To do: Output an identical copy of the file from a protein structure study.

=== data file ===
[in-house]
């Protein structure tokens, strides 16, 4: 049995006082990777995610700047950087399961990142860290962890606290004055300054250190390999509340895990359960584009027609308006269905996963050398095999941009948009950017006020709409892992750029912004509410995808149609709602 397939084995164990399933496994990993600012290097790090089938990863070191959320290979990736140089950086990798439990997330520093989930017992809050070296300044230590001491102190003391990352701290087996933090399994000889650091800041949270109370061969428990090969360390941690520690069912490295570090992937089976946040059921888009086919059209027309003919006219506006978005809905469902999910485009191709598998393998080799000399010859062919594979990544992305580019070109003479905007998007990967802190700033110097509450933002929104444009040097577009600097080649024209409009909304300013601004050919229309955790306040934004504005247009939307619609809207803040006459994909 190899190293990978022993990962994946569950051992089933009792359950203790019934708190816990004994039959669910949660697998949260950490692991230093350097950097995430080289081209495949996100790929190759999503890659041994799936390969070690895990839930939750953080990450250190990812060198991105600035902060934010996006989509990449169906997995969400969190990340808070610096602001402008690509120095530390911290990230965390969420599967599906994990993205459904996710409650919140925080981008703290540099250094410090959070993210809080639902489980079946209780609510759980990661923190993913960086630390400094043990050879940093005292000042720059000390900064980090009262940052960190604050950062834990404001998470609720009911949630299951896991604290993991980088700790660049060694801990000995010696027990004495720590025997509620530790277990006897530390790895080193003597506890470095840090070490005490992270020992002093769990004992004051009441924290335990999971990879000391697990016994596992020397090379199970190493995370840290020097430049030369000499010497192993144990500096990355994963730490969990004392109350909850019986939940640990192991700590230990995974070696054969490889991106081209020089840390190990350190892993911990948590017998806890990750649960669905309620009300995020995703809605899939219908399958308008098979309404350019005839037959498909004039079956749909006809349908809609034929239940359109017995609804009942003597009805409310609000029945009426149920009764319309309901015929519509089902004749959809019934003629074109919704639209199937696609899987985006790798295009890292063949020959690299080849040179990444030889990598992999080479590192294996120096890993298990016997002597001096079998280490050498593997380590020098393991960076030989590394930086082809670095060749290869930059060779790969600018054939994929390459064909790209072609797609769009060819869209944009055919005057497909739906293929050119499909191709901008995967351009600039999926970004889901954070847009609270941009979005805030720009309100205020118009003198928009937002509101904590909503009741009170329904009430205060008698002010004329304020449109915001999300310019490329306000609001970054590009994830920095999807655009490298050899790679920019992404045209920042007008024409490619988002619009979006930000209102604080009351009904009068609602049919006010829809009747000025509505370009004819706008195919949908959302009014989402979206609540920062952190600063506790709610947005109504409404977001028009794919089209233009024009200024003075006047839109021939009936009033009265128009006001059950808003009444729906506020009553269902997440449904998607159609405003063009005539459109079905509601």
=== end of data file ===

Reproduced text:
[in-house]
């Protein structure tokens, strides 16, 4: 049995006082990777995610700047950087399961990142860290962890606290004055300054250190390999509340895990359960584009027609308006269905996963050398095999941009948009950017006020709409892992750029912004509410995808149609709602 397939084995164990399933496994990993600012290097790090089938990863070191959320290979990736140089950086990798439990997330520093989930017992809050070296300044230590001491102190003391990352701290087996933090399994000889650091800041949270109370061969428990090969360390941690520690069912490295570090992937089976946040059921888009086919059209027309003919006219506006978005809905469902999910485009191709598998393998080799000399010859062919594979990544992305580019070109003479905007998007990967802190700033110097509450933002929104444009040097577009600097080649024209409009909304300013601004050919229309955790306040934004504005247009939307619609809207803040006459994909 190899190293990978022993990962994946569950051992089933009792359950203790019934708190816990004994039959669910949660697998949260950490692991230093350097950097995430080289081209495949996100790929190759999503890659041994799936390969070690895990839930939750953080990450250190990812060198991105600035902060934010996006989509990449169906997995969400969190990340808070610096602001402008690509120095530390911290990230965390969420599967599906994990993205459904996710409650919140925080981008703290540099250094410090959070993210809080639902489980079946209780609510759980990661923190993913960086630390400094043990050879940093005292000042720059000390900064980090009262940052960190604050950062834990404001998470609720009911949630299951896991604290993991980088700790660049060694801990000995010696027990004495720590025997509620530790277990006897530390790895080193003597506890470095840090070490005490992270020992002093769990004992004051009441924290335990999971990879000391697990016994596992020397090379199970190493995370840290020097430049030369000499010497192993144990500096990355994963730490969990004392109350909850019986939940640990192991700590230990995974070696054969490889991106081209020089840390190990350190892993911990948590017998806890990750649960669905309620009300995020995703809605899939219908399958308008098979309404350019005839037959498909004039079956749909006809349908809609034929239940359109017995609804009942003597009805409310609000029945009426149920009764319309309901015929519509089902004749959809019934003629074109919704639209199937696609899987985006790798295009890292063949020959690299080849040179990444030889990598992999080479590192294996120096890993298990016997002597001096079998280490050498593997380590020098393991960076030989590394930086082809670095060749290869930059060779790969600018054939994929390459064909790209072609797609769009060819869209944009055919005057497909739906293929050119499909191709901008995967351009600039999926970004889901954070847009609270941009979005805030720009309100205020118009003198928009937002509101904590909503009741009170329904009430205060008698002010004329304020449109915001999300310019490329306000609001970054590009994830920095999807655009490298050899790679920019992404045209920042007008024409490619988002619009979006930000209102604080009351009904009068609602049919006010829809009747000025509505370009004819706008195919949908959302009014989402979206609540920062952190600063506790709610947005109504409404977001028009794919089209233009024009200024003075006047839109021939009936009033009265128009006001059950808003009444729906506020009553269902997440449904998607159609405003063009005539459109079905509601």